Expensive, long-winded trial to study what should be CDF

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No one – even Veterans’ Affairs Minister Darren Chester – argues that Therapy Dogs wouldn’t be of benefit to veterans suffering PTSD or other service-related mental-health issues.

But, rather than getting on with any rollout of a therapy-dog program, Mr Chester has instead announced a multi-year, multi-million-dollar university trial, just to determine which breed of dog might be most suitable.

Minister for Veterans’ Affairs Darren Chester announced the trial today.

“I am pleased to announce that DVA has engaged La Trobe University, in partnership with the Centre for Service and Therapy Dogs Australia, to undertake the trial of assistance dogs for veterans with PTSD as a supplement to clinical treatment,” Mr Chester said.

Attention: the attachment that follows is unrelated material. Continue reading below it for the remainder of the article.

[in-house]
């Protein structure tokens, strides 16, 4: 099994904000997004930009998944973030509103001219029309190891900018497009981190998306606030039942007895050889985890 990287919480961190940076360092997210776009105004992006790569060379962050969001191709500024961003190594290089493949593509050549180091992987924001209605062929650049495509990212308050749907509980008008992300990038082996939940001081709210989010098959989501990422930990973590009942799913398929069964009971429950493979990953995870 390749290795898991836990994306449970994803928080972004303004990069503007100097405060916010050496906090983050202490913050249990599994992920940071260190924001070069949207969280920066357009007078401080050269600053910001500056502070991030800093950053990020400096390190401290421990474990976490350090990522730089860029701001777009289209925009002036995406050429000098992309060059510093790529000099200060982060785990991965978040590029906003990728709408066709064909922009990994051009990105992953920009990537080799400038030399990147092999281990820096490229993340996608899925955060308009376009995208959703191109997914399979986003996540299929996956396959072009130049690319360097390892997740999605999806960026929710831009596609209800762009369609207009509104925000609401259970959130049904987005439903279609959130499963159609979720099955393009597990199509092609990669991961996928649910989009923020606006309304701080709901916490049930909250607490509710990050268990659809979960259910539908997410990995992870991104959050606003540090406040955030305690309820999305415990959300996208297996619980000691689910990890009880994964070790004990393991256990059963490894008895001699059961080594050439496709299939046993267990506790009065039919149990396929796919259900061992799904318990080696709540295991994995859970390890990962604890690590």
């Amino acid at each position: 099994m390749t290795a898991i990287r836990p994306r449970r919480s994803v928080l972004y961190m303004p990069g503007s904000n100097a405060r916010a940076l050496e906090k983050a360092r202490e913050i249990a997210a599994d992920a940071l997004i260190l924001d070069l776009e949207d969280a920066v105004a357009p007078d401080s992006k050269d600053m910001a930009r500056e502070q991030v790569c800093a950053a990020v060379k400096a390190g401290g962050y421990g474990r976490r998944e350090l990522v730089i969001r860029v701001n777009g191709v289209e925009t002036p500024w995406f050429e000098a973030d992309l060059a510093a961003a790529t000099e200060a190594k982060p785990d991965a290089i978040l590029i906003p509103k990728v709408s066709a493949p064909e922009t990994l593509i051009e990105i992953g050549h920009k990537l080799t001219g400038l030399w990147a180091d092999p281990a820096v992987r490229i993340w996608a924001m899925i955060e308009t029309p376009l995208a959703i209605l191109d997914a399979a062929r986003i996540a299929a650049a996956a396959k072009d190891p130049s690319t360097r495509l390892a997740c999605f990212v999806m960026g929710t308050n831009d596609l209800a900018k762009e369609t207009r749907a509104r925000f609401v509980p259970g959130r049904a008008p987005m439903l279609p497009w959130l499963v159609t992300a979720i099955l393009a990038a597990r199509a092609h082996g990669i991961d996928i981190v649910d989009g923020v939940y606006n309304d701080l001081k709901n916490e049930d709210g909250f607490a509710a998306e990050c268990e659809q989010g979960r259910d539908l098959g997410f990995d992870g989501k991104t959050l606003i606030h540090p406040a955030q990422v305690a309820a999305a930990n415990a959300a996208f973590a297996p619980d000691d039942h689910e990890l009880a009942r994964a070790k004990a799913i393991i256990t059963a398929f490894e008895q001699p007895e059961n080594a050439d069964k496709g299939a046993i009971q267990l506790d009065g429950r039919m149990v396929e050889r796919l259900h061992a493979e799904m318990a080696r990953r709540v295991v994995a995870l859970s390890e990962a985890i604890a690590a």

“La Trobe is a leader in research involving our best friend and is the home to Australia’s first dedicated human-dog interaction laboratory.

“Dogs are great company, good fun and loyal friends, and anyone who has had a dog knows they can be incredibly beneficial for your wellbeing.”

Despite all these benefits – and a shed-load of expert experiences, evidence, advice, knowledge, anecdotes and ‘CDF’ [or command dog f*@k, as they say in the military] in this field – Mr Chester still felt a $2-million study to delay real action was warranted.

“The trial will be a considered process that takes into account the specific needs of the participating veteran such as determining the most appropriate breed and temperament of dog, and the bonding process between the dog and participant.”

Mr Chester said work would commence on the detailed design phase of the trial, including the process for veteran recruitment – but veteran candidates won’t even be recruited to the trial until next year, with dog or puppy selection taking place after that.

“Following the matching and suitability process, there will be a period of approximately 18 months for the initial dog training and the bonding process, prior to the placement of the dog with the participant on a permanent basis,” Mr Chester said.

In other words, the results of this trial and any subsequent rollout of dogs to veterans (if it ever happens), will be well into next decade at least.